Adenosine stress native T1 mapping in severe aortic stenosis: evidence for a role of the intravascular compartment on myocardial T1 values
Piechnik, Stefan K.
Ferreira, Vanessa M.
Francis, Jane M.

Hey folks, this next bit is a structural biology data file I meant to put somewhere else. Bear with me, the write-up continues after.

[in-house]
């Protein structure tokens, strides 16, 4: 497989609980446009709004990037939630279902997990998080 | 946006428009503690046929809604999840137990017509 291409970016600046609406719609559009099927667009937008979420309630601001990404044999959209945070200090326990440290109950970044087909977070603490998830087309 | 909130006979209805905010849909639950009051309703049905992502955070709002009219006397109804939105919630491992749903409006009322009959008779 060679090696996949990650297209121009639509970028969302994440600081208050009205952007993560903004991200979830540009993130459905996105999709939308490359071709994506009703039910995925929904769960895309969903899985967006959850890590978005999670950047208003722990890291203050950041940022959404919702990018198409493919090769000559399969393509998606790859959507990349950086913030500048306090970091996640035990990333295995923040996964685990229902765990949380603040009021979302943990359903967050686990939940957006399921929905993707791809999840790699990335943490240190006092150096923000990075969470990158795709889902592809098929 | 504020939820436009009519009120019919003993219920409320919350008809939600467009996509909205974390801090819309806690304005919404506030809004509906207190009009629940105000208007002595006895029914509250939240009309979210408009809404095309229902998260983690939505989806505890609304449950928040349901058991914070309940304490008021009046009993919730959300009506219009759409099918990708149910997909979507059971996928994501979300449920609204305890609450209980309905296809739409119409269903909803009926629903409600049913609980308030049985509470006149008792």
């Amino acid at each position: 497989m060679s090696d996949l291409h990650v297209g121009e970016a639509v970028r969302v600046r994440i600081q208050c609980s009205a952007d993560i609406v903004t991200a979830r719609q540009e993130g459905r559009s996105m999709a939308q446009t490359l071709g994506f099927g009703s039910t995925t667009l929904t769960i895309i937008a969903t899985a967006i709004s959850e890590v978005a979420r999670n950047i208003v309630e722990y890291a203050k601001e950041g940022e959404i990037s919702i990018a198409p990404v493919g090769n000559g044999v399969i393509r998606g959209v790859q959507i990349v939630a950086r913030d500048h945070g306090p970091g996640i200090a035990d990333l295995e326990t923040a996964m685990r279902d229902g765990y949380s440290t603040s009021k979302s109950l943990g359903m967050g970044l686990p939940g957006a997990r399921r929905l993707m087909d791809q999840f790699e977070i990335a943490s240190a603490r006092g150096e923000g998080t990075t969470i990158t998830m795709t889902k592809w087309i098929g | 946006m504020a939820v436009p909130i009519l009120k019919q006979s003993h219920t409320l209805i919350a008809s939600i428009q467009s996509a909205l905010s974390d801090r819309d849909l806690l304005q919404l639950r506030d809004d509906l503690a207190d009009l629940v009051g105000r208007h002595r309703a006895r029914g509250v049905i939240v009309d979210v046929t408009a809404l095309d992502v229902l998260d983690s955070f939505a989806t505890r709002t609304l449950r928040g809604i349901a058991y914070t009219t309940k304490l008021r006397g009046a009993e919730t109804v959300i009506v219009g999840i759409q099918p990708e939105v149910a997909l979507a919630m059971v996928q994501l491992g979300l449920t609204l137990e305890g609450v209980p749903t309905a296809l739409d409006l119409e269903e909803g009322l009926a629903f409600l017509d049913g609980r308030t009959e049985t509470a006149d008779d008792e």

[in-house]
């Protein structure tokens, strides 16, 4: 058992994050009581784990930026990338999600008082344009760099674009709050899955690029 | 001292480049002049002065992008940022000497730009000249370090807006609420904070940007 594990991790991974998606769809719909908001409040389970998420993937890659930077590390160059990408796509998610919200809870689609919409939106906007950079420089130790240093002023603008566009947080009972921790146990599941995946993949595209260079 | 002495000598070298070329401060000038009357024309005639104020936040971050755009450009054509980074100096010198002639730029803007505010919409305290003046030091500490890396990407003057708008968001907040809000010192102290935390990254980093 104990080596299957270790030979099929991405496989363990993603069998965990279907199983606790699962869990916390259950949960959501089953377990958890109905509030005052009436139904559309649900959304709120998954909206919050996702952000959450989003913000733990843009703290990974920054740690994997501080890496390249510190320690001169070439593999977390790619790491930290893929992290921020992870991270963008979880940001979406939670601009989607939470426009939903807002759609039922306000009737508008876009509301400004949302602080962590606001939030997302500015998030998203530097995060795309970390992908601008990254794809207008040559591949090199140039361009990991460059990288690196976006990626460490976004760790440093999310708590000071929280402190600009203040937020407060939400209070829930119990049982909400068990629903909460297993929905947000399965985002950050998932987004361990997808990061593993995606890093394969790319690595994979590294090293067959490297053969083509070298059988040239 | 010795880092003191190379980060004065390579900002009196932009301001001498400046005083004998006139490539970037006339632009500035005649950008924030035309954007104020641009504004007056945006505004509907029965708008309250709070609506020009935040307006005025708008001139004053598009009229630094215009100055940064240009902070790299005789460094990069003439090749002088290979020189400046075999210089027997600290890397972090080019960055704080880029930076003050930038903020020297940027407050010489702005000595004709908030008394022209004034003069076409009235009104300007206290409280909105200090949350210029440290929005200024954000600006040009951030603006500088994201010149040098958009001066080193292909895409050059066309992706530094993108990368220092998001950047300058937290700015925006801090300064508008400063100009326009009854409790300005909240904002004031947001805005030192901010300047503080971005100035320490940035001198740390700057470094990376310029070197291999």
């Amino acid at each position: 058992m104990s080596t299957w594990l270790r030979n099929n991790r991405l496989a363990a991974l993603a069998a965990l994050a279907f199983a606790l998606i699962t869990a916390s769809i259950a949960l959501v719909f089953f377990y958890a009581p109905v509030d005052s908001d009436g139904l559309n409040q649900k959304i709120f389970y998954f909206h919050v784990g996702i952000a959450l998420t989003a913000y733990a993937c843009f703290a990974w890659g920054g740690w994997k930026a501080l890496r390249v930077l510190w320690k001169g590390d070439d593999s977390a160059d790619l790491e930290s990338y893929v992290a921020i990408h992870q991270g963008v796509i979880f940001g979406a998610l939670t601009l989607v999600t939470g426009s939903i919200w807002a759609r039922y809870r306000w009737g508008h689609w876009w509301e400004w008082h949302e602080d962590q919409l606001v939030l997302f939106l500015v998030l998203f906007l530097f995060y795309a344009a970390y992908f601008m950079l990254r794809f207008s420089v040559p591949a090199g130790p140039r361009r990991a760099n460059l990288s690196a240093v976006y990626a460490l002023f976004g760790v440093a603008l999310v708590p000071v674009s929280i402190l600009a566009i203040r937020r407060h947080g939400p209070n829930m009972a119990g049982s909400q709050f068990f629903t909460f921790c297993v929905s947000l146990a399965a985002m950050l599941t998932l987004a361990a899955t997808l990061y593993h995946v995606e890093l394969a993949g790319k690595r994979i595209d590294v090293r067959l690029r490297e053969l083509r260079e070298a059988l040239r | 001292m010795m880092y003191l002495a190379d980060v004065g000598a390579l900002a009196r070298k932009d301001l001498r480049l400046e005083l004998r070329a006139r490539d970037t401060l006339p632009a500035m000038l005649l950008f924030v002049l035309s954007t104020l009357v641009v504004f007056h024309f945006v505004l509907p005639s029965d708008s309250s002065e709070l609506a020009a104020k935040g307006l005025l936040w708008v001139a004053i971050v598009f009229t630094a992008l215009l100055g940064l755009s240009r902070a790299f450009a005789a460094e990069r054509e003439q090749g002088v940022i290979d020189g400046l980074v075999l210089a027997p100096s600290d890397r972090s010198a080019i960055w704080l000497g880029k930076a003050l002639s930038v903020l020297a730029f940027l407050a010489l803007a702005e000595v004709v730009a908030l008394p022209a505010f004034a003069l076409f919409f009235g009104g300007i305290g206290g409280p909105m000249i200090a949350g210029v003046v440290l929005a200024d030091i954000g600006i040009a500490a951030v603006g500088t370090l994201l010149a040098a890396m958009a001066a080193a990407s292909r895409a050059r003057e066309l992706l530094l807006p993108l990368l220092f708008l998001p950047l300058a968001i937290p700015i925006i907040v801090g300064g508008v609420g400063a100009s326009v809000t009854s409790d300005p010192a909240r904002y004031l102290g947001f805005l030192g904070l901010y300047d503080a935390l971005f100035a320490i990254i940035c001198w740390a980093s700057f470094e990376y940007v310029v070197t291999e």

Background Myocardial T1 relaxation times have been reported to be markedly abnormal in diverse myocardial pathologies, ascribed to interstitial changes, evaluated by T1 mapping and calculation of extracellular volume (ECV). T1 mapping is sensitive to myocardial water content of both intra- and extracellular in origin, but the effect of intravascular compartment changes on T1 has been largely neglected. We aimed to assess the role of intravascular compartment on native (pre-contrast) T1 values by studying the effect of adenosine-induced vasodilatation in patients with severe aortic stenosis (AS) before and after aortic valve replacement (AVR). Methods 42 subjects (26 patients with severe AS without obstructive coronary artery disease and 16 controls) underwent cardiovascular magnetic resonance at 3 T for native T1-mapping (ShMOLLI), first-pass perfusion (myocardial perfusion reserve index-MPRI) at rest and during adenosine stress, and late gadolinium enhancement (LGE). Results AS patients had increased resting myocardial T1 (1196 ± 47 ms vs. 1168 ± 27 ms, p = 0.037), reduced MPRI (0.92 ± 0.31 vs. 1.74 ± 0.32, p < 0.001), and increased left ventricular mass index (LVMI) and LGE volume compared to controls. During adenosine stress, T1 in AS was similar to controls (1240 ± 51 ms vs. 1238 ± 54 ms, p = 0.88), possibly reflecting a similar level of maximal coronary vasodilatation in both groups. Conversely, the T1 response to stress was blunted in AS (ΔT1 3.7 ± 2.7% vs. 6.0 ± 4.2% in controls, p = 0.013). Seven months after AVR (n = 16) myocardial T1 and response to adenosine stress recovered towards normal. Native T1 values correlated with reduced MPRI, aortic valve area, and increased LVMI. Conclusions Our study suggests that native myocardial T1 values are not only influenced by interstitial and intracellular water changes, but also by changes in the intravascular compartment. Performing T1 mapping during or soon after vasodilator stress may affect ECV measurements given that hyperemia alone appears to substantially alter T1 values.
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